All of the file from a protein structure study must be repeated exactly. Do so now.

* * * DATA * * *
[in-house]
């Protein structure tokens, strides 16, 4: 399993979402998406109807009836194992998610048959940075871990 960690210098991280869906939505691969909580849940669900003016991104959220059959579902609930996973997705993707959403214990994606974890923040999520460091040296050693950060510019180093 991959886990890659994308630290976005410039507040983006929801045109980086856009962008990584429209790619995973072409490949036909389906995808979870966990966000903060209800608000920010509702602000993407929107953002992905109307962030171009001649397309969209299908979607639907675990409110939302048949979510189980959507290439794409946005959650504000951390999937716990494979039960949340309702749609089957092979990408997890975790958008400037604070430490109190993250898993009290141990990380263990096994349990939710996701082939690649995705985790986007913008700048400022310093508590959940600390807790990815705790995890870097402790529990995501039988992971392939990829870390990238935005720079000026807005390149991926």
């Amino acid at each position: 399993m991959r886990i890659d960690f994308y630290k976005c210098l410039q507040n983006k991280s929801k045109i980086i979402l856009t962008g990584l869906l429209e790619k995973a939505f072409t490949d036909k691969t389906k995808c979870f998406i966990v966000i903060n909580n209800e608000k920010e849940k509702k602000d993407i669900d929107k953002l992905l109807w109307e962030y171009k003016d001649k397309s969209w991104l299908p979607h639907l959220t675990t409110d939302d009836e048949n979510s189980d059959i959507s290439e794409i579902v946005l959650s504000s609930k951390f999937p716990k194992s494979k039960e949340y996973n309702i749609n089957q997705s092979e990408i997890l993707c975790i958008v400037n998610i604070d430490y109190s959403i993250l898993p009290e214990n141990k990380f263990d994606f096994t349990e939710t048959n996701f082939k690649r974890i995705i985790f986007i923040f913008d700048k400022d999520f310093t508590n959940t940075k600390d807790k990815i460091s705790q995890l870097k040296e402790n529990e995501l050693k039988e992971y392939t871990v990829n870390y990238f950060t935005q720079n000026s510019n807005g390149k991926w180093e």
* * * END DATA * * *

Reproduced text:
[in-house]
């Protein structure tokens, strides 16, 4: 399993979402998406109807009836194992998610048959940075871990 960690210098991280869906939505691969909580849940669900003016991104959220059959579902609930996973997705993707959403214990994606974890923040999520460091040296050693950060510019180093 991959886990890659994308630290976005410039507040983006929801045109980086856009962008990584429209790619995973072409490949036909389906995808979870966990966000903060209800608000920010509702602000993407929107953002992905109307962030171009001649397309969209299908979607639907675990409110939302048949979510189980959507290439794409946005959650504000951390999937716990494979039960949340309702749609089957092979990408997890975790958008400037604070430490109190993250898993009290141990990380263990096994349990939710996701082939690649995705985790986007913008700048400022310093508590959940600390807790990815705790995890870097402790529990995501039988992971392939990829870390990238935005720079000026807005390149991926």
């Amino acid at each position: 399993m991959r886990i890659d960690f994308y630290k976005c210098l410039q507040n983006k991280s929801k045109i980086i979402l856009t962008g990584l869906l429209e790619k995973a939505f072409t490949d036909k691969t389906k995808c979870f998406i966990v966000i903060n909580n209800e608000k920010e849940k509702k602000d993407i669900d929107k953002l992905l109807w109307e962030y171009k003016d001649k397309s969209w991104l299908p979607h639907l959220t675990t409110d939302d009836e048949n979510s189980d059959i959507s290439e794409i579902v946005l959650s504000s609930k951390f999937p716990k194992s494979k039960e949340y996973n309702i749609n089957q997705s092979e990408i997890l993707c975790i958008v400037n998610i604070d430490y109190s959403i993250l898993p009290e214990n141990k990380f263990d994606f096994t349990e939710t048959n996701f082939k690649r974890i995705i985790f986007i923040f913008d700048k400022d999520f310093t508590n959940t940075k600390d807790k990815i460091s705790q995890l870097k040296e402790n529990e995501l050693k039988e992971y392939t871990v990829n870390y990238f950060t935005q720079n000026s510019n807005g390149k991926w180093e």